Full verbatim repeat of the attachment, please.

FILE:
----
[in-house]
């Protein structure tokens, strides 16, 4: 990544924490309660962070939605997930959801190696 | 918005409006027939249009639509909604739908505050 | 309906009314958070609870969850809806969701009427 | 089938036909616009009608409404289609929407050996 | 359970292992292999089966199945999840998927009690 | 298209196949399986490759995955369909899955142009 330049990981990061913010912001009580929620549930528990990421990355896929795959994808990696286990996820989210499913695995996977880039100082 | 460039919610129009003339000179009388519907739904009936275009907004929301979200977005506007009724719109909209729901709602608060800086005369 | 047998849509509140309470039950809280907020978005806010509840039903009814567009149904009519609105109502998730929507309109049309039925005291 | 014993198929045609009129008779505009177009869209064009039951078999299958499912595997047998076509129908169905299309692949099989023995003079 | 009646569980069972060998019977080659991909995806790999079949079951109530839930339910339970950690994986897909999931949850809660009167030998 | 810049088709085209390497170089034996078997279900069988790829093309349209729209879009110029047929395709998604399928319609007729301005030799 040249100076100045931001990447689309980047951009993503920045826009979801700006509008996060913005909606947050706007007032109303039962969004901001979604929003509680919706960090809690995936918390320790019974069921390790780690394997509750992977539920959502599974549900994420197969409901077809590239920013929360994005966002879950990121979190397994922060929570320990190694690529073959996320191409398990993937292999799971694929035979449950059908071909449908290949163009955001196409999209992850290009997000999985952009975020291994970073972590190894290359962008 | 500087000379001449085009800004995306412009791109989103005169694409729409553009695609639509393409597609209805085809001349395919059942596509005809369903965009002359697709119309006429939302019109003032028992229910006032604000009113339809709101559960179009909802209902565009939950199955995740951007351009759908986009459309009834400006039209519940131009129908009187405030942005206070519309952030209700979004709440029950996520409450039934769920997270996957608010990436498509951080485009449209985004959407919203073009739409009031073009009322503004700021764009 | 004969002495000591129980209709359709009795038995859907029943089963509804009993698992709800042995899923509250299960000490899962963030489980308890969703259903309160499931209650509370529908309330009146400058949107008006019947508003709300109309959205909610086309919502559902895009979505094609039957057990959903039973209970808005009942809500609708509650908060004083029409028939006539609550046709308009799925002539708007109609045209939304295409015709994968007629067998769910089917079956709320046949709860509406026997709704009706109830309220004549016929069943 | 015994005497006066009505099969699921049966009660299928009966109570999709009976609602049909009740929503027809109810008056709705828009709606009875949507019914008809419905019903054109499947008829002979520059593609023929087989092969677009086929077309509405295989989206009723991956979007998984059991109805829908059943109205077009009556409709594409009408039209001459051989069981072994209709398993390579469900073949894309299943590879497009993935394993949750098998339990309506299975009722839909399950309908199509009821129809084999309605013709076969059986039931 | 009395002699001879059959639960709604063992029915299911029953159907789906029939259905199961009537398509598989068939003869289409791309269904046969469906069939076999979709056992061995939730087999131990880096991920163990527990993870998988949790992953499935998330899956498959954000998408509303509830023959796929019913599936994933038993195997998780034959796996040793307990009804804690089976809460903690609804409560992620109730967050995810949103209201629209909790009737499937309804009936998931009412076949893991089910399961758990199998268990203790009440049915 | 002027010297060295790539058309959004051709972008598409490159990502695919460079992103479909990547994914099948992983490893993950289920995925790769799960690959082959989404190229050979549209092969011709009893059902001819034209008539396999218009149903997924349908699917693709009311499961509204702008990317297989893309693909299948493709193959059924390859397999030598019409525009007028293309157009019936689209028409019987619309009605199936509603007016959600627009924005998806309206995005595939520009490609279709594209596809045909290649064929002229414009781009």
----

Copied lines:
[in-house]
């Protein structure tokens, strides 16, 4: 990544924490309660962070939605997930959801190696 | 918005409006027939249009639509909604739908505050 | 309906009314958070609870969850809806969701009427 | 089938036909616009009608409404289609929407050996 | 359970292992292999089966199945999840998927009690 | 298209196949399986490759995955369909899955142009 330049990981990061913010912001009580929620549930528990990421990355896929795959994808990696286990996820989210499913695995996977880039100082 | 460039919610129009003339000179009388519907739904009936275009907004929301979200977005506007009724719109909209729901709602608060800086005369 | 047998849509509140309470039950809280907020978005806010509840039903009814567009149904009519609105109502998730929507309109049309039925005291 | 014993198929045609009129008779505009177009869209064009039951078999299958499912595997047998076509129908169905299309692949099989023995003079 | 009646569980069972060998019977080659991909995806790999079949079951109530839930339910339970950690994986897909999931949850809660009167030998 | 810049088709085209390497170089034996078997279900069988790829093309349209729209879009110029047929395709998604399928319609007729301005030799 040249100076100045931001990447689309980047951009993503920045826009979801700006509008996060913005909606947050706007007032109303039962969004901001979604929003509680919706960090809690995936918390320790019974069921390790780690394997509750992977539920959502599974549900994420197969409901077809590239920013929360994005966002879950990121979190397994922060929570320990190694690529073959996320191409398990993937292999799971694929035979449950059908071909449908290949163009955001196409999209992850290009997000999985952009975020291994970073972590190894290359962008 | 500087000379001449085009800004995306412009791109989103005169694409729409553009695609639509393409597609209805085809001349395919059942596509005809369903965009002359697709119309006429939302019109003032028992229910006032604000009113339809709101559960179009909802209902565009939950199955995740951007351009759908986009459309009834400006039209519940131009129908009187405030942005206070519309952030209700979004709440029950996520409450039934769920997270996957608010990436498509951080485009449209985004959407919203073009739409009031073009009322503004700021764009 | 004969002495000591129980209709359709009795038995859907029943089963509804009993698992709800042995899923509250299960000490899962963030489980308890969703259903309160499931209650509370529908309330009146400058949107008006019947508003709300109309959205909610086309919502559902895009979505094609039957057990959903039973209970808005009942809500609708509650908060004083029409028939006539609550046709308009799925002539708007109609045209939304295409015709994968007629067998769910089917079956709320046949709860509406026997709704009706109830309220004549016929069943 | 015994005497006066009505099969699921049966009660299928009966109570999709009976609602049909009740929503027809109810008056709705828009709606009875949507019914008809419905019903054109499947008829002979520059593609023929087989092969677009086929077309509405295989989206009723991956979007998984059991109805829908059943109205077009009556409709594409009408039209001459051989069981072994209709398993390579469900073949894309299943590879497009993935394993949750098998339990309506299975009722839909399950309908199509009821129809084999309605013709076969059986039931 | 009395002699001879059959639960709604063992029915299911029953159907789906029939259905199961009537398509598989068939003869289409791309269904046969469906069939076999979709056992061995939730087999131990880096991920163990527990993870998988949790992953499935998330899956498959954000998408509303509830023959796929019913599936994933038993195997998780034959796996040793307990009804804690089976809460903690609804409560992620109730967050995810949103209201629209909790009737499937309804009936998931009412076949893991089910399961758990199998268990203790009440049915 | 002027010297060295790539058309959004051709972008598409490159990502695919460079992103479909990547994914099948992983490893993950289920995925790769799960690959082959989404190229050979549209092969011709009893059902001819034209008539396999218009149903997924349908699917693709009311499961509204702008990317297989893309693909299948493709193959059924390859397999030598019409525009007028293309157009019936689209028409019987619309009605199936509603007016959600627009924005998806309206995005595939520009490609279709594209596809045909290649064929002229414009781009």